After almost two decades of school bus driving and being a sports journalist, there is one special blessing that I thank God for daily — my parents.
I’ve witnessed many children over the years who have been raised in abusive homes where drugs and alcohol are valued more than their own offspring — grammar school-age kids whose only meals come when they are in school, or their winter coats, and sometimes other clothes, are provided through charitable programs.
I’ve also had dealings with some who want for nothing, but have had material things substituted for love.
The two bus routes I’ve driven for the past six-plus years have been an interesting dichotomy with children from some of the wealthier neighborhoods mixed with some of the poorer. One thing they have in common, whether a family has money or not, is how easily you can pick out which ones are truly loved at home and which ones are not.
While my family was closer to the lower end of the financial spectrum, there was never any doubt my parents loved us.
How I got chosen to be sent to the family I am a part of I don’t know, but one thing is for sure, I lucked out and am truly thankful the Lord blessed me like he did.
I was the last of four boys born to Gene and Juanita Cannon, a couple whose first love has always been the Lord.
A captain in the Bradley Central band in the early 1940s, Dad was born and raised here, the baby of three children of Roscoe and Mamie Cannon. For the majority of his time in the workforce, he labored for the local church printing companies (Pathway, White Wing, Preston’s).
The next-to-last of David and Elizabeth Wright’s 13 children, Mom is from a small mining town in eastern Missouri. She came to Cleveland at the age of 19 to work as a secretary and bookkeeper at the Church of God of Prophecy’s International Headquarters. While some of her early duties included keeping the books for the construction of Fields of the Woods, later she was the business coordinator for the church’s women’s retreats. She worked there on and off for half a century.
Meeting for the first time the night before Dad shipped off to the Navy in World War II, it wasn’t until his return to Cleveland almost two years later that he really caught her eye.
“His hair was all cut off the first night we met, but it was grown out and curly when he got back. I didn’t realize it was the same boy,” Mom relates.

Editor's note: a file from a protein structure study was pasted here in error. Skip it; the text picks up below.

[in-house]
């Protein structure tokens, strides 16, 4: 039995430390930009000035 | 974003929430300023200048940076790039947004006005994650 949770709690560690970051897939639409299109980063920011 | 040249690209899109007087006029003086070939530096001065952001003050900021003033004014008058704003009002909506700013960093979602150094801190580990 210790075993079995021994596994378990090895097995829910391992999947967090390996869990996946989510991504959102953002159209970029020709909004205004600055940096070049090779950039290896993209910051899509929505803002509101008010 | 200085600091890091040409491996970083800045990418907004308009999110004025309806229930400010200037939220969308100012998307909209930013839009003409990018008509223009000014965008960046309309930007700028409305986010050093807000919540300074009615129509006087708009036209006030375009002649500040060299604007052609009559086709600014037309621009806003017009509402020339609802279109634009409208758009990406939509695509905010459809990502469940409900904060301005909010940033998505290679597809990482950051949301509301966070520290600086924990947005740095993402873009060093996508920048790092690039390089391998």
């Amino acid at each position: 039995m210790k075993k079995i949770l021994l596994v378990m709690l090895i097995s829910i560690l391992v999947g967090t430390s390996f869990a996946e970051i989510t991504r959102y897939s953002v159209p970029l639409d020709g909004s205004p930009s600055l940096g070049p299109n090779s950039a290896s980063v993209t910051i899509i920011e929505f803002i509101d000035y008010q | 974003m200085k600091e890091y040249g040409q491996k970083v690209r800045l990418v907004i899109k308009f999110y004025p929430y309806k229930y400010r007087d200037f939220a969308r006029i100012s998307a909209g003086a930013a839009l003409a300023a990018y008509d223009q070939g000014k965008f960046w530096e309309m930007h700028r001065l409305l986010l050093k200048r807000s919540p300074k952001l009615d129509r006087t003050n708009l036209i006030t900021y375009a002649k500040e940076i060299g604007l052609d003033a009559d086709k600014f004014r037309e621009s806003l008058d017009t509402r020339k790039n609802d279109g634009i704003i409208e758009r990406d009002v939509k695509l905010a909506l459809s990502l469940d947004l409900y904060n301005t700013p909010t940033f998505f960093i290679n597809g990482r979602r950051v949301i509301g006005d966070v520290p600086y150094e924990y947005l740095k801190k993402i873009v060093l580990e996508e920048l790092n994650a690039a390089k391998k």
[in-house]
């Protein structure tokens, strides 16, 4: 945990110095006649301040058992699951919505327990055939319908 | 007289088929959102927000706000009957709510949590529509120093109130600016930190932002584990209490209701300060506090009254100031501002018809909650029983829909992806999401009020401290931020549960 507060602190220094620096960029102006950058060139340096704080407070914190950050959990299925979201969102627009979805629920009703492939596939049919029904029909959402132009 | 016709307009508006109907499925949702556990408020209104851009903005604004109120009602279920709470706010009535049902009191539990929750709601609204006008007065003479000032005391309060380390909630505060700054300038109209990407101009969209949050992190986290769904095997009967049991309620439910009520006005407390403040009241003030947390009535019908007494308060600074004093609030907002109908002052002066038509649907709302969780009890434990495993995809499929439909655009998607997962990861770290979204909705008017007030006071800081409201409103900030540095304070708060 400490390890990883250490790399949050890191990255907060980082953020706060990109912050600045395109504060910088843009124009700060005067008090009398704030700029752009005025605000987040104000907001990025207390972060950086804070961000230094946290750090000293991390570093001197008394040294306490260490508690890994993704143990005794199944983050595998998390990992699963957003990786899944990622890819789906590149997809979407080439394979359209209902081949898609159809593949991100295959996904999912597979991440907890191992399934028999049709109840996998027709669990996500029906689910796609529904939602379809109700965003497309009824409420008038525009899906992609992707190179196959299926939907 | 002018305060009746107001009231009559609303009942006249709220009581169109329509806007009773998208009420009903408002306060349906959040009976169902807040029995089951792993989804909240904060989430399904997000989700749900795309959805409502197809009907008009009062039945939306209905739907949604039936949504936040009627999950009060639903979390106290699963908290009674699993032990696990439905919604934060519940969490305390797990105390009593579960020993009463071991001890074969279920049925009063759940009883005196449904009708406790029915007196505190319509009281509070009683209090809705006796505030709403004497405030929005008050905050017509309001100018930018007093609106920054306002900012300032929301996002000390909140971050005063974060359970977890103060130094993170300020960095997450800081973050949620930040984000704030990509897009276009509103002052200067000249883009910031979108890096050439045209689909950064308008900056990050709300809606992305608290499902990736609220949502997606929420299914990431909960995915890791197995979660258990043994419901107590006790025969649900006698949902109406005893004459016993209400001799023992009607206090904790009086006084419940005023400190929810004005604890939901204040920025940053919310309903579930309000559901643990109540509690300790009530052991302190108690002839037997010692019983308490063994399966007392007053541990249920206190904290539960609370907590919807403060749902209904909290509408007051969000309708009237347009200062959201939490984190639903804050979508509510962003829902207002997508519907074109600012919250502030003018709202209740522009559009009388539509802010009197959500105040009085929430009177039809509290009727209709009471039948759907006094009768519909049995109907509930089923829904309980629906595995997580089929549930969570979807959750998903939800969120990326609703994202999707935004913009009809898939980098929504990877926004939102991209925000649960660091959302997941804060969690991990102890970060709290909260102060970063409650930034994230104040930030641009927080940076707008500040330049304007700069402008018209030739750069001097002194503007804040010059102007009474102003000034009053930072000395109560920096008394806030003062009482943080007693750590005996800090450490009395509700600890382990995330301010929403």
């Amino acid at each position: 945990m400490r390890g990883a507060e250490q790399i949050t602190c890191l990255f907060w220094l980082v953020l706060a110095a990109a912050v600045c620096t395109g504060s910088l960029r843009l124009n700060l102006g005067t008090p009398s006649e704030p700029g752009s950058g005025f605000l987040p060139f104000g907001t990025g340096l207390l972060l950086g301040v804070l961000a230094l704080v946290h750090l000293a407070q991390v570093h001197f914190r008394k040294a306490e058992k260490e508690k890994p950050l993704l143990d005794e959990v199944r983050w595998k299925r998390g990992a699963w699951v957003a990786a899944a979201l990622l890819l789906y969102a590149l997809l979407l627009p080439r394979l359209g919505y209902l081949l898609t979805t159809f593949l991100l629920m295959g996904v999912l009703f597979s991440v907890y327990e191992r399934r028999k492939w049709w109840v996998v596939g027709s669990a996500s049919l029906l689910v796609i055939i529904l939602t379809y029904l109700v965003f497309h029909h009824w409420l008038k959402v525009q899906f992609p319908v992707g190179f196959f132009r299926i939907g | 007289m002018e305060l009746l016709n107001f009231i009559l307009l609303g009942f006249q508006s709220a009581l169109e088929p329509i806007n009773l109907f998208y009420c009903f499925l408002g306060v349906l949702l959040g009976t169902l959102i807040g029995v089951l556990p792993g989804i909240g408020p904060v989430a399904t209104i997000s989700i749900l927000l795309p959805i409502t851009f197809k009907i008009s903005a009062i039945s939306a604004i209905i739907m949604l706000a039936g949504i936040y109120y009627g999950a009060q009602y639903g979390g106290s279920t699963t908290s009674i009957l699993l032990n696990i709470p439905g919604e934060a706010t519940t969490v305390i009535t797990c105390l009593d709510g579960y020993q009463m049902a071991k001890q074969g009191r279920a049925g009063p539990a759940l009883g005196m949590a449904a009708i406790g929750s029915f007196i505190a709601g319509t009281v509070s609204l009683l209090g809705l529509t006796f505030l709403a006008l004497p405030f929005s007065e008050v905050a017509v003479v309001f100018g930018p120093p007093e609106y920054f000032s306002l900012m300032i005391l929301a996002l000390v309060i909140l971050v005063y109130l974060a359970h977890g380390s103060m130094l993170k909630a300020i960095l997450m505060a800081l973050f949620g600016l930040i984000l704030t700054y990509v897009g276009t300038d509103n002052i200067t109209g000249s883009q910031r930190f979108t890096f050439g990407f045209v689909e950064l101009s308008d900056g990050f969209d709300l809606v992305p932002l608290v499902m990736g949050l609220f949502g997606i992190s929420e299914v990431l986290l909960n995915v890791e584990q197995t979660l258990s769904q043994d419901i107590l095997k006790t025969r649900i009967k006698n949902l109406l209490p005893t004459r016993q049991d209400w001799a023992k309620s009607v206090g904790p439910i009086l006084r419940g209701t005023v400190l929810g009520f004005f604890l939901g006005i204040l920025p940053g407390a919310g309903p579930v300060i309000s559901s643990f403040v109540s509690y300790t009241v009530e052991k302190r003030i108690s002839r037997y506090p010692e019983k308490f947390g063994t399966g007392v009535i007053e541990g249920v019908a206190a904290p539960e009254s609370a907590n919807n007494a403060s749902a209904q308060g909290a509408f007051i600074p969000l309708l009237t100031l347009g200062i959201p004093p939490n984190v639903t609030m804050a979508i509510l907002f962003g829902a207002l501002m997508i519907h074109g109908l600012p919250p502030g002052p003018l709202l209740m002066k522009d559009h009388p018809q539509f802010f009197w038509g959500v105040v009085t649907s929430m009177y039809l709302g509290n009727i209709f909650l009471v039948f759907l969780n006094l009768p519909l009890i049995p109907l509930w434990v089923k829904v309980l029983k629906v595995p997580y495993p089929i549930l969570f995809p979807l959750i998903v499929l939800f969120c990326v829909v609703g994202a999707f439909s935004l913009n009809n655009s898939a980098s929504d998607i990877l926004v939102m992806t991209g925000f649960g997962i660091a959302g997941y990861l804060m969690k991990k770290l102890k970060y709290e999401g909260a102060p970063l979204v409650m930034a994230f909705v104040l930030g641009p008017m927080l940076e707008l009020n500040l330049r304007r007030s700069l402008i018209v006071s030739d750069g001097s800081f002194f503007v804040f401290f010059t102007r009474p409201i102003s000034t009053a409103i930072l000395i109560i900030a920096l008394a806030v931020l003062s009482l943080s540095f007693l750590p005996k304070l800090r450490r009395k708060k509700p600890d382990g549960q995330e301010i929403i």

Seeing him at church, she asked one of her friends who he was. Then she called him to invite him to the church’s youth service. “I was the V.L.B. leader (Victory Leaders Band, the church’s youth group at the time), so I was making sure he felt welcome,” she said with a smile.
They started dating and within two months she and her future mother-in-law were planning a wedding.
Mom and Dad’s wedding on April 4, 1947, was the first service held in the Wildwood Avenue Church of God of Prophecy. “We got married on Good Friday and the congregation had its first service in the building two days later, on Easter,” Mom explains.
With Buddy Gibbons borrowing his father’s car, the couple took a group of seven on their honeymoon trip to Missouri.
Throughout their marriage, the couple not only modeled and taught Christian values to their four sons — Daryl, Jerry, David and myself — but opened their home to numerous other young people and treated them as their own.
My brother David described our mom best a few years ago when he said she has the “spiritual gift of hospitality.”
While our home often housed guests for weeks at a time attending “Bible Training Institute” or conventions or assemblies, one really became a part of the family. My “sister” Darline came from Kansas to live with us while attending and teaching at Tomlinson Memorial School.
A retire local educator, Dr. Darline Bell, as my dad likes to brag, served as principal at McDonald Elementary School for 12 years.
Mom and Dad’s spirit of serving others didn’t limit itself to church matters, as both served terms as president of the Oak Grove Elementary PAT, plus Dad worked with the Civil Patrol for many years. He also served as the building committee chairman for the construction of the Peerless Road Church, when the congregation moved from Wildwood Avenue to its current location in 1974.
For many years my mom raised her “missionary money” by baking and decorating beautiful wedding cakes. She also reached out to assist a family who lived way up in the mountains past Reliance. She’d pick up the mother and daughter, who had leg braces to help her walk, and take them to Chattanooga for doctors’ appointments.
They even turned personal family tragedy into a way to minister to others who were going through the same situations.
There are too many examples of their kindness for me to list in this small space, but numerous people, from all walks of life, have commented to me about how wonderful my parents are and proceed to tell me stories.
At 87 and 85 (Mom preferring a younger man), my parents have not only passed on their Christian and family values to each person they’ve come in contact with, they are truly what Christ asks all of us to be — a light unto the world.
Happy 65th wedding anniversary, Mom and Dad! Thanks for lighting up my world. I love you and am proud to be known as your son.